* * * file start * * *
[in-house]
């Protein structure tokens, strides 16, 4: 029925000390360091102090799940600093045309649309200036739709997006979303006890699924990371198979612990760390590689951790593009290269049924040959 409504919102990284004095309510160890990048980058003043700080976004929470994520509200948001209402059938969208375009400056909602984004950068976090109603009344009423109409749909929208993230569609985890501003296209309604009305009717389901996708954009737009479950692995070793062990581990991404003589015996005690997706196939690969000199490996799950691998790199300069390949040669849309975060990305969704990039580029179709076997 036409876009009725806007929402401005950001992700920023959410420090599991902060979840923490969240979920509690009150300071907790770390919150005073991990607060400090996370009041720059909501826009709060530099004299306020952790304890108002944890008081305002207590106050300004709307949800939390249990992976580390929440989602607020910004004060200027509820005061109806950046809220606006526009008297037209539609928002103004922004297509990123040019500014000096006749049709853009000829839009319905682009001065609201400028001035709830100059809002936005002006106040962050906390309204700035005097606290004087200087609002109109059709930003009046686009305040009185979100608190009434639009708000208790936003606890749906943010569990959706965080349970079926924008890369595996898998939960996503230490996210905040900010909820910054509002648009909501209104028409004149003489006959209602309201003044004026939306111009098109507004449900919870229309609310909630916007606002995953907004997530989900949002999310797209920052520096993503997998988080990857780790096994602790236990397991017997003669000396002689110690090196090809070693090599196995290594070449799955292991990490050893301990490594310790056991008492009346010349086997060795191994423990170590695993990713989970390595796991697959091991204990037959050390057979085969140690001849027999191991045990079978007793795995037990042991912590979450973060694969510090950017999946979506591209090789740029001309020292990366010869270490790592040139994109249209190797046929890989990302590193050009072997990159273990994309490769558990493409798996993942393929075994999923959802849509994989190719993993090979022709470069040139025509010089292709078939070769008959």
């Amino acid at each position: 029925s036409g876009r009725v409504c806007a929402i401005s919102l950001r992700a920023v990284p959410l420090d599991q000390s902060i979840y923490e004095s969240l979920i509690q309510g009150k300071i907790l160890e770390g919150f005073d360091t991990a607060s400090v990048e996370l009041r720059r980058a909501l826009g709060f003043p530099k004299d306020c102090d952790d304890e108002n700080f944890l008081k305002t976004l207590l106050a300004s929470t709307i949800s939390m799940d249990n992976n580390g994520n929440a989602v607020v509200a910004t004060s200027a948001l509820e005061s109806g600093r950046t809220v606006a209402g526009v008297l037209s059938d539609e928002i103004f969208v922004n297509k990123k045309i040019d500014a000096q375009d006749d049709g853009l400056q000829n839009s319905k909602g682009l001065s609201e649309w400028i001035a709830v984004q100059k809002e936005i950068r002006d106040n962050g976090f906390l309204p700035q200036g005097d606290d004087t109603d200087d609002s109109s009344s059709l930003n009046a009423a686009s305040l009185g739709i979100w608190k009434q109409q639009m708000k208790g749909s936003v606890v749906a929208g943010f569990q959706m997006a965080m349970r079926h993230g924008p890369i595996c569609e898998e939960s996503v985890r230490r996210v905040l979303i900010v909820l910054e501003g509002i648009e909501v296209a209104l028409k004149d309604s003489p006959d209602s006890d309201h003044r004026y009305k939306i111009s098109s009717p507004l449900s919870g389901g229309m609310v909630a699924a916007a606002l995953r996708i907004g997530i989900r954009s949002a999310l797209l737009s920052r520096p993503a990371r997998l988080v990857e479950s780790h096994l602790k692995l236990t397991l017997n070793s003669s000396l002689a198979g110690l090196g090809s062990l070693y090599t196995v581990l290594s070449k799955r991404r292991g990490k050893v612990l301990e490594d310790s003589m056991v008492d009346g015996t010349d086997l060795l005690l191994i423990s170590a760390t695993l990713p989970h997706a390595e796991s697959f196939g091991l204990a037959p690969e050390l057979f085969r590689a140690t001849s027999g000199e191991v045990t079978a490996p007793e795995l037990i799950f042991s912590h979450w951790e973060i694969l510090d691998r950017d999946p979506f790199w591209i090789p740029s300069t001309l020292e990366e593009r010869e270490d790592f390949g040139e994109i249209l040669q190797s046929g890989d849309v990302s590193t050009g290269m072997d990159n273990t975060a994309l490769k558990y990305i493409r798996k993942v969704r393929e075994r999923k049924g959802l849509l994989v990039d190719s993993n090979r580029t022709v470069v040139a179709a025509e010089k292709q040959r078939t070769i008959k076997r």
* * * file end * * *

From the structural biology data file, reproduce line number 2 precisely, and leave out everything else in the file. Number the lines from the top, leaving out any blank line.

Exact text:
């Protein structure tokens, strides 16, 4: 029925000390360091102090799940600093045309649309200036739709997006979303006890699924990371198979612990760390590689951790593009290269049924040959 409504919102990284004095309510160890990048980058003043700080976004929470994520509200948001209402059938969208375009400056909602984004950068976090109603009344009423109409749909929208993230569609985890501003296209309604009305009717389901996708954009737009479950692995070793062990581990991404003589015996005690997706196939690969000199490996799950691998790199300069390949040669849309975060990305969704990039580029179709076997 036409876009009725806007929402401005950001992700920023959410420090599991902060979840923490969240979920509690009150300071907790770390919150005073991990607060400090996370009041720059909501826009709060530099004299306020952790304890108002944890008081305002207590106050300004709307949800939390249990992976580390929440989602607020910004004060200027509820005061109806950046809220606006526009008297037209539609928002103004922004297509990123040019500014000096006749049709853009000829839009319905682009001065609201400028001035709830100059809002936005002006106040962050906390309204700035005097606290004087200087609002109109059709930003009046686009305040009185979100608190009434639009708000208790936003606890749906943010569990959706965080349970079926924008890369595996898998939960996503230490996210905040900010909820910054509002648009909501209104028409004149003489006959209602309201003044004026939306111009098109507004449900919870229309609310909630916007606002995953907004997530989900949002999310797209920052520096993503997998988080990857780790096994602790236990397991017997003669000396002689110690090196090809070693090599196995290594070449799955292991990490050893301990490594310790056991008492009346010349086997060795191994423990170590695993990713989970390595796991697959091991204990037959050390057979085969140690001849027999191991045990079978007793795995037990042991912590979450973060694969510090950017999946979506591209090789740029001309020292990366010869270490790592040139994109249209190797046929890989990302590193050009072997990159273990994309490769558990493409798996993942393929075994999923959802849509994989190719993993090979022709470069040139025509010089292709078939070769008959």